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Quests & Cannons: The Risen Islands Game Review

The sloop of sandbox adventure games

Route planning, ship shooting, and island exploring is what Quests & Cannons is all about. Best of all? It's less than two hours.

Disclosure: Meeple Mountain received a free copy of this product in exchange for an honest, unbiased review. This review is not intended to be an endorsement.

Quests & Cannons: The Risen Islands (henceforth shortened to “Quests & Cannons”) is the debut title from Short Hop Games and first time designers Eric and Shannon Geller. It is a seafaring sandbox adventure with the visual elements of Redwall and Lord of the Rings ending their date with a passionate kiss. You are a captain of a useless ship, and it’s your job to explore these new “Risen Islands” to gather resources, complete objectives, and visit specific spots. Since this is a board game, the measurement of your progress is Victory… I mean Prosperity points.

As part of the game’s setup, you will pick a captain of your ship. Not only do they have stats for your cannons, sails, and cargo space, but also two special abilities. Nine captains represent the three nations of this animal universe. Besides the captains, you will also pick a mode for your game. You can play solo, teams, or free for all. A variety of pre-made maps for every mode is available, or you can randomize them. My suggestion? Do it pre-made. One player whose moves are easier to make than others will have a noticeable advantage in this game.

Get Used To Three

Speaking of turns, you start with three action points, and you can do three different actions. The first one is moving around, which is vital because you can’t explore the islands or shoot other players without leaving your starting area. After moving one space, you may exhaust your Sails to move additional spaces. There are various space types, such as stormy seas and trading posts, but we’ll get to that later.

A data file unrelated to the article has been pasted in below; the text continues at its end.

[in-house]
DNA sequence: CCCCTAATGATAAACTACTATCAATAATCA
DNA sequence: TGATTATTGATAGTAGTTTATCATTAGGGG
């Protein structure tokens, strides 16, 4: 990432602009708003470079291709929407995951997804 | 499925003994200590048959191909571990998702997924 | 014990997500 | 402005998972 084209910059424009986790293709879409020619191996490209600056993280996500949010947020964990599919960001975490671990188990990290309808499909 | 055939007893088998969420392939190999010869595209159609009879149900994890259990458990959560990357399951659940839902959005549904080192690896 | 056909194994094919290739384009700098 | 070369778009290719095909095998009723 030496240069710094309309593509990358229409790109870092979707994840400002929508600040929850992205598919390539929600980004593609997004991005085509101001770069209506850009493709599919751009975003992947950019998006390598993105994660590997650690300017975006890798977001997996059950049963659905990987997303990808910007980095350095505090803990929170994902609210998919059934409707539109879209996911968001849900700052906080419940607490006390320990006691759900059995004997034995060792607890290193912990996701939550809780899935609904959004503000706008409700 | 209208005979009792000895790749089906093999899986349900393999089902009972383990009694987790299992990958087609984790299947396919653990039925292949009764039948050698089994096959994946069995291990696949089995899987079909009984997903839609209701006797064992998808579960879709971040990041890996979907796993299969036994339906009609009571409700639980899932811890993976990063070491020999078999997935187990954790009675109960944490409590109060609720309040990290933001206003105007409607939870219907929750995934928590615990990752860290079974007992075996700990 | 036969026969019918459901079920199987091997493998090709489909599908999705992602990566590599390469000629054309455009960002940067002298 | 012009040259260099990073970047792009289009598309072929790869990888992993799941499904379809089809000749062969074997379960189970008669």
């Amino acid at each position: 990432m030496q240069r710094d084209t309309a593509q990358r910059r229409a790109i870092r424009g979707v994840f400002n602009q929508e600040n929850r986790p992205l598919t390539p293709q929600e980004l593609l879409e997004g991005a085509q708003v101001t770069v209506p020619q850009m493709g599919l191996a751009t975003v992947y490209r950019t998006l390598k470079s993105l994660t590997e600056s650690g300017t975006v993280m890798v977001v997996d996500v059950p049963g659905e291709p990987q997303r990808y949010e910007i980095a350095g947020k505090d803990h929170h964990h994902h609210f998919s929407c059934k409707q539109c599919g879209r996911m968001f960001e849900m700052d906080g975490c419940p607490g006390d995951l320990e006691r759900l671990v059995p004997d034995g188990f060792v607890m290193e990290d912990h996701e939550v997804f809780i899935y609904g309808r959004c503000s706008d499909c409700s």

The second way you can act is by firing your cannons. You always start with five six-sided dice representing your ammo. When you share the same space as your opponent, you can fire at them by flipping your cannons to their used side. For each cannon used you roll a die, and for every four pips you deal a point of damage to your opponent. You get one point if you successfully inflict damage on your opponent and you earn another three points by sinking your opponent’s ship. Don’t worry, a sunk ship simply means they begin their turn on the starting space. No player elimination here.

Finally, you can do a Gather action. Every island produces one specific resource. When you gather, you grab as many resources as you can, provided you have the cargo room to carry them. You can spend these resources to upgrade your ship, complete quests, or sell them outright.

Explore and Exploit

At the start of the game, these islands will have their resource tokens face down. If you end your movement action on these islands, and you are the first one there, you flip the resource token face-up and earn one gold coin. By simply landing on an island, explored or not, you draw a quest card. These quest cards are one way to earn some loot, prosperity points, and gold.